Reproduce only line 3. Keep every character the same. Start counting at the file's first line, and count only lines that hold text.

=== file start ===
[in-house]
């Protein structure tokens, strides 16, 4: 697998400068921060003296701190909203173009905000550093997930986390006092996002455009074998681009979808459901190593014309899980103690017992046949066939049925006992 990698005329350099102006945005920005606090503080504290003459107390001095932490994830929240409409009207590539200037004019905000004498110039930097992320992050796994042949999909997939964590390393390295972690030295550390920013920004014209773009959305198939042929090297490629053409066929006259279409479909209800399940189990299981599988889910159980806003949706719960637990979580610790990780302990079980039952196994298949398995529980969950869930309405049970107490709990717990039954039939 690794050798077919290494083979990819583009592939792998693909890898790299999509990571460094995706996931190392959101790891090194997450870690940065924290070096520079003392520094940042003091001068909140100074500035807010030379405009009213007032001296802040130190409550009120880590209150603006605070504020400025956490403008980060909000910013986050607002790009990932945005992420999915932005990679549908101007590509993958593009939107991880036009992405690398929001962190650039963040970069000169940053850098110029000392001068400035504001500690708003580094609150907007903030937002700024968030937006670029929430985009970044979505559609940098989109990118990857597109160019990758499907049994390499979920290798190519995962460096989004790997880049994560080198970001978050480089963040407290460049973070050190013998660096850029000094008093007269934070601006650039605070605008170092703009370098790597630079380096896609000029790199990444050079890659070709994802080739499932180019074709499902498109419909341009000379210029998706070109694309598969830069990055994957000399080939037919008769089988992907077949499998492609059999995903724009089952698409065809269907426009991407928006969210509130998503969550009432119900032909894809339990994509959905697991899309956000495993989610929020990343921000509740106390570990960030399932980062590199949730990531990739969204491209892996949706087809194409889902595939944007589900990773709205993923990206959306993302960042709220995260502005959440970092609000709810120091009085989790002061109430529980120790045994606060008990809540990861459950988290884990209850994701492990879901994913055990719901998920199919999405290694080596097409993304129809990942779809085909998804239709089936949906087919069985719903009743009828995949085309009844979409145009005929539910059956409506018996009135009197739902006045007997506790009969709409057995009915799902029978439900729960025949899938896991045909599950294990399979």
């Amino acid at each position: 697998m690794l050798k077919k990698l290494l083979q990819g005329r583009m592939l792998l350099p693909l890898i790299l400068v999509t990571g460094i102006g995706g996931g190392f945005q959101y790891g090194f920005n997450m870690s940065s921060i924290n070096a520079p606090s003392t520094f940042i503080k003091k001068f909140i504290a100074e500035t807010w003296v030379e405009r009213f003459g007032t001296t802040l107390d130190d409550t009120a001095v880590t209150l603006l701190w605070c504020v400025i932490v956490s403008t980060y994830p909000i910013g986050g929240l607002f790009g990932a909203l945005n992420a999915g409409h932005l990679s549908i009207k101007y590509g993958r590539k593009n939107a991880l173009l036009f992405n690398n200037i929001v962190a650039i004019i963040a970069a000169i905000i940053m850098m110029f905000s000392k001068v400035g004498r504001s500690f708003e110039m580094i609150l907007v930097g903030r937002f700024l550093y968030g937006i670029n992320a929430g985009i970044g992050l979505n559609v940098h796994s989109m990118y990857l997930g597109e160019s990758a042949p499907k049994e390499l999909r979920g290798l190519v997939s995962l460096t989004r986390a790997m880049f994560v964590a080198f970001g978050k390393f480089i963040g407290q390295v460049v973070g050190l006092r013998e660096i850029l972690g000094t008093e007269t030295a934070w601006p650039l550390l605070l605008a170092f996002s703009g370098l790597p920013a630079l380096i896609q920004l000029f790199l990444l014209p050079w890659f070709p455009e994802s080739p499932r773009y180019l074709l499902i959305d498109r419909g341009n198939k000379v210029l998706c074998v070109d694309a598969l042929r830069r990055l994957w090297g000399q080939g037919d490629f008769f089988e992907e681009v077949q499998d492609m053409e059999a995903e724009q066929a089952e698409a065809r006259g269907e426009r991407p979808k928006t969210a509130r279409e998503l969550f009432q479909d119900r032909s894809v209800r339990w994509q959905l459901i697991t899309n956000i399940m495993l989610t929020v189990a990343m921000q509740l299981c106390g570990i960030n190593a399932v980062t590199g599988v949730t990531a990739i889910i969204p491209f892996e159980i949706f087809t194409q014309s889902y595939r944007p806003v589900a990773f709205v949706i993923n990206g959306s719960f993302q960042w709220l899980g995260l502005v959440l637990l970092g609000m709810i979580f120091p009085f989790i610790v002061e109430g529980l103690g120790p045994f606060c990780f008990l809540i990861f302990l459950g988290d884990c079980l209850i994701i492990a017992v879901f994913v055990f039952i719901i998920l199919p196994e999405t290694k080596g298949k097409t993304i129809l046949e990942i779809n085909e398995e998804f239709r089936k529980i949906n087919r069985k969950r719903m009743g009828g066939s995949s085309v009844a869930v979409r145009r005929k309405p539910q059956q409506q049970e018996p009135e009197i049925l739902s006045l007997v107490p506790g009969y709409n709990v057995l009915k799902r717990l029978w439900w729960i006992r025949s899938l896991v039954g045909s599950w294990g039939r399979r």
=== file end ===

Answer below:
């Amino acid at each position: 697998m690794l050798k077919k990698l290494l083979q990819g005329r583009m592939l792998l350099p693909l890898i790299l400068v999509t990571g460094i102006g995706g996931g190392f945005q959101y790891g090194f920005n997450m870690s940065s921060i924290n070096a520079p606090s003392t520094f940042i503080k003091k001068f909140i504290a100074e500035t807010w003296v030379e405009r009213f003459g007032t001296t802040l107390d130190d409550t009120a001095v880590t209150l603006l701190w605070c504020v400025i932490v956490s403008t980060y994830p909000i910013g986050g929240l607002f790009g990932a909203l945005n992420a999915g409409h932005l990679s549908i009207k101007y590509g993958r590539k593009n939107a991880l173009l036009f992405n690398n200037i929001v962190a650039i004019i963040a970069a000169i905000i940053m850098m110029f905000s000392k001068v400035g004498r504001s500690f708003e110039m580094i609150l907007v930097g903030r937002f700024l550093y968030g937006i670029n992320a929430g985009i970044g992050l979505n559609v940098h796994s989109m990118y990857l997930g597109e160019s990758a042949p499907k049994e390499l999909r979920g290798l190519v997939s995962l460096t989004r986390a790997m880049f994560v964590a080198f970001g978050k390393f480089i963040g407290q390295v460049v973070g050190l006092r013998e660096i850029l972690g000094t008093e007269t030295a934070w601006p650039l550390l605070l605008a170092f996002s703009g370098l790597p920013a630079l380096i896609q920004l000029f790199l990444l014209p050079w890659f070709p455009e994802s080739p499932r773009y180019l074709l499902i959305d498109r419909g341009n198939k000379v210029l998706c074998v070109d694309a598969l042929r830069r990055l994957w090297g000399q080939g037919d490629f008769f089988e992907e681009v077949q499998d492609m053409e059999a995903e724009q066929a089952e698409a065809r006259g269907e426009r991407p979808k928006t969210a509130r279409e998503l969550f009432q479909d119900r032909s894809v209800r339990w994509q959905l459901i697991t899309n956000i399940m495993l989610t929020v189990a990343m921000q509740l299981c106390g570990i960030n190593a399932v980062t590199g599988v949730t990531a990739i889910i969204p491209f892996e159980i949706f087809t194409q014309s889902y595939r944007p806003v589900a990773f709205v949706i993923n990206g959306s719960f993302q960042w709220l899980g995260l502005v959440l637990l970092g609000m709810i979580f120091p009085f989790i610790v002061e109430g529980l103690g120790p045994f606060c990780f008990l809540i990861f302990l459950g988290d884990c079980l209850i994701i492990a017992v879901f994913v055990f039952i719901i998920l199919p196994e999405t290694k080596g298949k097409t993304i129809l046949e990942i779809n085909e398995e998804f239709r089936k529980i949906n087919r069985k969950r719903m009743g009828g066939s995949s085309v009844a869930v979409r145009r005929k309405p539910q059956q409506q049970e018996p009135e009197i049925l739902s006045l007997v107490p506790g009969y709409n709990v057995l009915k799902r717990l029978w439900w729960i006992r025949s899938l896991v039954g045909s599950w294990g039939r399979r």